I yelled at my son.
Not like a, “I raised my voice at him,” type of yell. I’m talking, “At the top of my lungs, spit coming out of my mouth, he has a terrified look on his face” type of yell.
The shame I felt right after…wow.
It only took three and a half years. I finally did it.
Nine months into 2020, arguably the hardest year we’ve had in a long time. Personally, this has been an extremely challenging year for me and my family. But not just for the reasons you might think.
We got debt free, moved out of my in-laws, had our second son, all around the time COVID-19 started impacting the world.
These things are stressful enough, but recently, Oregon had significant fires that were putting many people in danger, polluting the air quality, and scaring me more than I’d like to admit.
Due to the fires being only a few miles away, my wife, boys, and I had to evacuate our home. We grabbed all the things we thought were most “essential,” whatever that means, and stayed with friends in a safe zone.
It was not an easy time for me. My wife was emotional (understandably), my three and a half year old knew something was wrong but couldn’t explain why, and my 4-month-old son started regressing in his sleep. The stress was simmering below the surface.
I felt like my job was to be the stable one. The one who doesn’t freak out. The one who completely trusted God and stood firm as the rock of our family.
Does this mean that under the surface it wasn’t a volcanic eruption of emotions? Absolutely not. My inner world was wild and hectic.
But I was keeping a lid on it. Keeping the emotions in, trying to protect my family and those around me from my negative emotions.
And I thought I was doing a good job.
At least, until I yelled at my son so loudly and forcefully that he started screaming and crying.
We had been living with friends, evacuated, for almost a week at this point. Brady, my three and a half year old, had been struggling for a couple of days with his emotions. Super high highs and super low lows. That morning, he was in a very low low.
He wouldn’t listen, couldn’t control his body—flailing about, couldn’t calm down or sit still—and I basically drug him into the car so we could just get out of the house.
I knew he was struggling with what was going on. Even though we didn’t tell him that we could lose our house to fires, he still could sense something was wrong. Whether it was Amy and I being uptight or if he heard us talk about all the smoke, he knew something was wrong and he didn’t know how to process it.
He was yelling at me, crying he didn’t have his shoes, and wouldn’t let me think. That’s when I hit my limit.
I turned around and yelled at the top of my lungs. This was now a few weeks ago and I still can’t remember what I yelled at him. But I do know what I was trying to communicate, “Don’t you get it? I’m stressed too. This sucks for me too! Just give me a break!”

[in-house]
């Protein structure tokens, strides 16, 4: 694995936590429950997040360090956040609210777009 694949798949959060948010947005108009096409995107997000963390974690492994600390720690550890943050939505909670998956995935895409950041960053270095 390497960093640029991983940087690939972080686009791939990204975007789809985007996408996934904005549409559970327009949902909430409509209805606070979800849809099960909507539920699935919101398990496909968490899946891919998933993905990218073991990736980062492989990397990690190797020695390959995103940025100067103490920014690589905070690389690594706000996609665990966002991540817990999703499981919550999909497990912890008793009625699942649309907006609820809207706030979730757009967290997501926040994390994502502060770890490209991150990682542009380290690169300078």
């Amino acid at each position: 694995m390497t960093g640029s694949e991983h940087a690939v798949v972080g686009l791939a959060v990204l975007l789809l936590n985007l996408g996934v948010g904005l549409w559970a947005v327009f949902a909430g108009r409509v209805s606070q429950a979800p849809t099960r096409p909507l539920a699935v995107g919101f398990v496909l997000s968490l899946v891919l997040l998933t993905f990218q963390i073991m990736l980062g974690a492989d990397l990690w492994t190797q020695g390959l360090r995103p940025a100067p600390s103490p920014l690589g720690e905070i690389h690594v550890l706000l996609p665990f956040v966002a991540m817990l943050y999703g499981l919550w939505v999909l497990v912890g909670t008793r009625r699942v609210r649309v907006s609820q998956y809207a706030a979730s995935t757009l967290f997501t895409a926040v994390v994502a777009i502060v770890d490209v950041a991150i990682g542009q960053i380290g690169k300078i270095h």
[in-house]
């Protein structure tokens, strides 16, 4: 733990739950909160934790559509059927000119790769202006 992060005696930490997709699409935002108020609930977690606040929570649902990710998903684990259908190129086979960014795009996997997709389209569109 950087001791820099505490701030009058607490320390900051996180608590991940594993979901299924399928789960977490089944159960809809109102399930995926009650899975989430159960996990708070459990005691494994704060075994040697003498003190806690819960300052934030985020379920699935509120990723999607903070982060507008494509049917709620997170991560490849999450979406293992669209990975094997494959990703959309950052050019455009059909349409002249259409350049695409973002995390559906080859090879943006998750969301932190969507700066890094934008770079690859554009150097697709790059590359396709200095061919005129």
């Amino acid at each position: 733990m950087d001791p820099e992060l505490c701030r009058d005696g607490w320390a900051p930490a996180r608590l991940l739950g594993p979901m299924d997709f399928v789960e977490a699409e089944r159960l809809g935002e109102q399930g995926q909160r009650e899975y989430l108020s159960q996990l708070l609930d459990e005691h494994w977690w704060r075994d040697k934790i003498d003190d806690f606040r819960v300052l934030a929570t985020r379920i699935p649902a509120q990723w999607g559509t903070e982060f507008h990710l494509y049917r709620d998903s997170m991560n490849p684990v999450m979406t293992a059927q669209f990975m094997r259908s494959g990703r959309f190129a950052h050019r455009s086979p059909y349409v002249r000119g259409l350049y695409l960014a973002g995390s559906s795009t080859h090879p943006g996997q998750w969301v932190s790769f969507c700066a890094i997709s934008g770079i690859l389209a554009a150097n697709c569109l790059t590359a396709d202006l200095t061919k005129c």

When we blow up and do the things we don’t want to do (in my case, blow up at my kid), it’s not just a decision we make in one moment. I didn’t just decide calmly and non-limbically that yelling at my kid was the best idea. No. These responses are the result of a string of events–emotional experiences and directional thoughts–that take us to the places we don’t want to go and to actions we don’t want to do.
That morning, in the car, the events of evacuating, the fear of losing our home, and the thoughts of “I can’t protect my family from losing our home,” all led me to responding in uncontrollable anger toward my son. The irony of this is, I felt like I was taking back control by responding in anger. So much was out of control and anger would give me a sense of getting some of it back.
But like all of my unwanted behavior, I felt immense shame immediately following. I knew I messed up. I knew I scared him and hurt him. I knew immediately that I had to restore our relationship.
You see, I’ve realized over these past few weeks that Brady and I were experiencing very similar things. Life is out of our control. I don’t really understand what’s going on inside of me. I don’t know how to regulate my emotions. I want to take control back any way that I can.
Brady chose to act out and lose control of his body. I chose to yell in anger.
Oddly, we were in the same situation, responding to the same emotions, and revealing the brokenness inside both of us.
So, how do we stop from reacting in anger or going to pornography or emotionally eating before bed or any other unwanted behavior?
Well, I’ve come to start asking the question, “Why am I so angry?”
Doing some internal searching, I now see that I was stressed, sad, afraid, and felt completely powerless. But instead of expressing this and being honest about my feelings with trusted people around me, I kept it inside, letting it fester and then eventually blowing up. That blow up hurt my relationship with my son.
If you have unwanted behavior in your life right now, why not ask it questions?
- “Why are you here?”
- “What emotion are you helping me avoid?”
- “What memory are you keeping me from revisiting?”
- “Why do I run to you when I feel this way?”
The cool thing is, if you start to ask yourself these questions, you’ll realize that you have some really good and revealing answers. You’ll start to see how our unwanted behavior is connected by a string of events, emotions, and thoughts that bring us back to the same old numbing agents we’ve used. Whether it’s food, social media, sex, or anything else, we all use them for the same reasons.
Ask some questions, face what’s really going on under the surface, and make the changes in your life that you’ve always wanted.
And if you do yell at your kids at the top of your lungs, with spit coming out of your mouth, and he’s screaming and crying…be quick to apologize and vulnerably explain what’s going on in your inner world. It’s always nice to know you’re not the only one dealing with negative emotions.